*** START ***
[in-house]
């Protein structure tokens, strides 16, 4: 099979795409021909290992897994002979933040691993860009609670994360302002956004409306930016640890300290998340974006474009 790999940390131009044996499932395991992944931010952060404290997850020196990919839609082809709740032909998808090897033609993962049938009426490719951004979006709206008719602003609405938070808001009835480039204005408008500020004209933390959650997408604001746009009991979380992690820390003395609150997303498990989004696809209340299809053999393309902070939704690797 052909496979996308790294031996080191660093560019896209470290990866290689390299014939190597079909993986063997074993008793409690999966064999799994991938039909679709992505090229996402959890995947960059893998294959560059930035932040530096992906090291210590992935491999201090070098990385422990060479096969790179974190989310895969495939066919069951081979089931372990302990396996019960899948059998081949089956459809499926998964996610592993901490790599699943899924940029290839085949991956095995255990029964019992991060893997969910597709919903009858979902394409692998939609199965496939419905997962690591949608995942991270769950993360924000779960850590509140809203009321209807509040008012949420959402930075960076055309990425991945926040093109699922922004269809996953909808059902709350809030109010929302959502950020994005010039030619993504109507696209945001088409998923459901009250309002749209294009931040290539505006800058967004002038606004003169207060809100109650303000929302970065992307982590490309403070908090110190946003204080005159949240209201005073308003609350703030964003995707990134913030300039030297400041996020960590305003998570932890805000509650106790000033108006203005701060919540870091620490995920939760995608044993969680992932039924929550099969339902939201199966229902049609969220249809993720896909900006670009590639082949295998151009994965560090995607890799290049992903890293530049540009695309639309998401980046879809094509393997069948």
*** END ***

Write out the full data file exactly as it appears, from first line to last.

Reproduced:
[in-house]
């Protein structure tokens, strides 16, 4: 099979795409021909290992897994002979933040691993860009609670994360302002956004409306930016640890300290998340974006474009 790999940390131009044996499932395991992944931010952060404290997850020196990919839609082809709740032909998808090897033609993962049938009426490719951004979006709206008719602003609405938070808001009835480039204005408008500020004209933390959650997408604001746009009991979380992690820390003395609150997303498990989004696809209340299809053999393309902070939704690797 052909496979996308790294031996080191660093560019896209470290990866290689390299014939190597079909993986063997074993008793409690999966064999799994991938039909679709992505090229996402959890995947960059893998294959560059930035932040530096992906090291210590992935491999201090070098990385422990060479096969790179974190989310895969495939066919069951081979089931372990302990396996019960899948059998081949089956459809499926998964996610592993901490790599699943899924940029290839085949991956095995255990029964019992991060893997969910597709919903009858979902394409692998939609199965496939419905997962690591949608995942991270769950993360924000779960850590509140809203009321209807509040008012949420959402930075960076055309990425991945926040093109699922922004269809996953909808059902709350809030109010929302959502950020994005010039030619993504109507696209945001088409998923459901009250309002749209294009931040290539505006800058967004002038606004003169207060809100109650303000929302970065992307982590490309403070908090110190946003204080005159949240209201005073308003609350703030964003995707990134913030300039030297400041996020960590305003998570932890805000509650106790000033108006203005701060919540870091620490995920939760995608044993969680992932039924929550099969339902939201199966229902049609969220249809993720896909900006670009590639082949295998151009994965560090995607890799290049992903890293530049540009695309639309998401980046879809094509393997069948």